The BRITs has honoured Steve Mac with this year’s British Producer award, in recognition of his 2017 production credits including Top 10 singles by Pink, Rita Ora and Liam Payne, as well as co-writing and producing Ed Sheeran’s Shape Of You, which became the most streamed track of all time and the highest-selling UK single of last year.
During a 27-year career, he has produced records with worldwide sales of over 200 million, including hits for One Direction, Little Mix and Clean Bandit. Here, he tells Music Week about Ed Sheeran’s prolific writing session, helping out Chvrches on their big comeback and the state of British pop…
How does it feel to get recognition from the BRITs?
Last year was just extraordinary for me. It’s my 27th year of making records; I have good years, I have bad years, and so I know what’s a good year. And last year was an extraordinary year, where all the stars just seemed to line up, whether it was the writing sessions, the songs and then the releases as well. I woke up on 2018, the first day, and thought, ‘I might as well not get up because I’m not sure this year’s going to be quite as good’. But then you start with a BRIT and it’s quite extraordinary.
You produced and co-wrote Shape Of You – how was it working with Ed Sheeran?
Well, you know what, he’s the first artist that I’ve worked with where I was a massive fan before I got the chance [to co-write]. I’d never really had the chance to work with big artists. Most of the artists that I’ve had hits with have been from nothing – they’re artists that have started off. So to me, a marquee artist like Ed, whose work I admired, I was very nervous about it but it was also a great opportunity for me. His work ethic is extraordinary, he never stops, he always wants to win. And you combine that with the talent that he’s got, I just don’t think he can fail. It was extraordinary, when you’re writing with Ed, it’s three songs a day. Some of them never see the light of day, but the ones that do seem to go on and do okay, and that was one of them.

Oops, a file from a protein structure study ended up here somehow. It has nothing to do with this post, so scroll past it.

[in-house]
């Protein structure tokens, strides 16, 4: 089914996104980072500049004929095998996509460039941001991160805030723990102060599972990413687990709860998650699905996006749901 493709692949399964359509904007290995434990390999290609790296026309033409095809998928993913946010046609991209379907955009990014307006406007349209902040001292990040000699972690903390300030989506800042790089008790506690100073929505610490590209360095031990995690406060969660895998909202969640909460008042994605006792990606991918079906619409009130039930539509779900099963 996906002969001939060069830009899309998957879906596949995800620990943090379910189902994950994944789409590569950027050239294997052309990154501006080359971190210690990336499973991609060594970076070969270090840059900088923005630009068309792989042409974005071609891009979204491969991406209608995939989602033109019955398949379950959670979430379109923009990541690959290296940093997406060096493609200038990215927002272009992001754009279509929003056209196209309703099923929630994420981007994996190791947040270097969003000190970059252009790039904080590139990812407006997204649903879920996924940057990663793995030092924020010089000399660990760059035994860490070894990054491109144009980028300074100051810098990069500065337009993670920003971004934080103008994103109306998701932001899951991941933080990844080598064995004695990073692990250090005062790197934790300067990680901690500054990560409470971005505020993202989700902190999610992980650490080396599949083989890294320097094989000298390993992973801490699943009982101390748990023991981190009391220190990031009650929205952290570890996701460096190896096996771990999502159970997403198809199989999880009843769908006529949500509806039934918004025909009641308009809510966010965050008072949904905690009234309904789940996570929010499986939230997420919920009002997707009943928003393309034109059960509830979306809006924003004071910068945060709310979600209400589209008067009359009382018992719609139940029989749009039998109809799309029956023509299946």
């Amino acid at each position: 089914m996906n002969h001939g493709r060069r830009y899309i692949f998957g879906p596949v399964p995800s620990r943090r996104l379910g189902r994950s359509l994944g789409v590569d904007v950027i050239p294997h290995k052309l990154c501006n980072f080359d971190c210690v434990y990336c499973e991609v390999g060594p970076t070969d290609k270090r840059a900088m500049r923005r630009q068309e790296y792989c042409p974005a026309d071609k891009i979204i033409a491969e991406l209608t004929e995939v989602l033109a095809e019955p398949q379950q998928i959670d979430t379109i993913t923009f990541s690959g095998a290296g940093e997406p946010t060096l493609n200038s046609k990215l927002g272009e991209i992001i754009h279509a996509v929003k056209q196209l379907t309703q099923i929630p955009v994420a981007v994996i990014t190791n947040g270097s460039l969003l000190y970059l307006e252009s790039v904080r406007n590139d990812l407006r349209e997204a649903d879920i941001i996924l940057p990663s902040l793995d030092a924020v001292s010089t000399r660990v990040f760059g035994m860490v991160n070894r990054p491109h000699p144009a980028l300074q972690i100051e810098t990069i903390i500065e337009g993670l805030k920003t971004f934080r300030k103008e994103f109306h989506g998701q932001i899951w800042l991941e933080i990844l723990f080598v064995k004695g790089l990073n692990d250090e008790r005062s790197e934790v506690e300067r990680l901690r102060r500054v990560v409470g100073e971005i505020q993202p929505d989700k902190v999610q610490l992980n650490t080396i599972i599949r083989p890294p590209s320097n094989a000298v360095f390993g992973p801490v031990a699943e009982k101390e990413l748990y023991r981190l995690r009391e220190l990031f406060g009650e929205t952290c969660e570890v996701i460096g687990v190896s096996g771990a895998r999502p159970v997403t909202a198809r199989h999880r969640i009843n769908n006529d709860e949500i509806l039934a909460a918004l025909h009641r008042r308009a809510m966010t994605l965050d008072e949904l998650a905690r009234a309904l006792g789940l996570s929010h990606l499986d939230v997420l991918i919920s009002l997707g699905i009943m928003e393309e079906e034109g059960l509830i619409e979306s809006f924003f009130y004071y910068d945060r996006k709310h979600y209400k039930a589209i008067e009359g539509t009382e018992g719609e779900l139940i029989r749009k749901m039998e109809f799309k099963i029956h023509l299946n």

Shape Of You is nominated for a British Single BRIT, along with Liam Payne’s Strip That Down. How do you think he can do as an album artist?
Do you know what, I’ve heard a lot of his stuff and I think it’s going to be a great album. I think it’s going to be a compilation album. I wouldn’t say it’s a body of work that will flow, but what I like is that it’s going to be hit to hit to hit. And in my world, those are the best albums.
What do you think of Dua Lipa’s breakthrough success at the BRITs?
I’m a big fan of Dua, I remember three or four years ago she came in the studio and they put her in a session with me, nothing really came of it. So to see her blossom, I just think it’s a great time for British music at the moment. I think we could do something really cool now. There are so many artists at the moment from Britain that are really flying the flag and it’s encouraging to see, with Sam Smith, Ed and Dua. I’ve been lucky enough this year to work with Chvrches, who I love. I’ve got a Years & Years track, Bastille. It’s just an extraordinary time for me. I never thought I’d be here in my career 27 years on.
Isn’t that a new approach for Chvrches to bring in a producer?
Yeah, they do the core of it themselves – they are so talented and their songwriting is amazing. They were just bringing a couple of different producers in. I think Greg Kirstin’s heavily involved in it; I’m a massive fan of his and he’s the perfect match for them. It’s just to help out from a pop point of view, and maybe try to take it in a slightly different direction but without losing the core audience.
Who else are you working with at the moment?
Years & Years, Bastille, Nick Jonas, and hopefully I’m just about to start working with Katy Perry as well, which will be fantastic. So the opportunities at the moment are incredible, I’m just very excited about pop music.
After the success of your Ed Sheeran co-write on Your Song, will you be involved in Rita Ora’s album?
What I love about what Rita does is that she’s a pop artist, she knows she’s a pop artist, and she’s just going for the throat – ‘give me the best lyric, the biggest song, the most pop’. I’m so chuffed for her, to see where she’s been, to see the success – she’s on fire.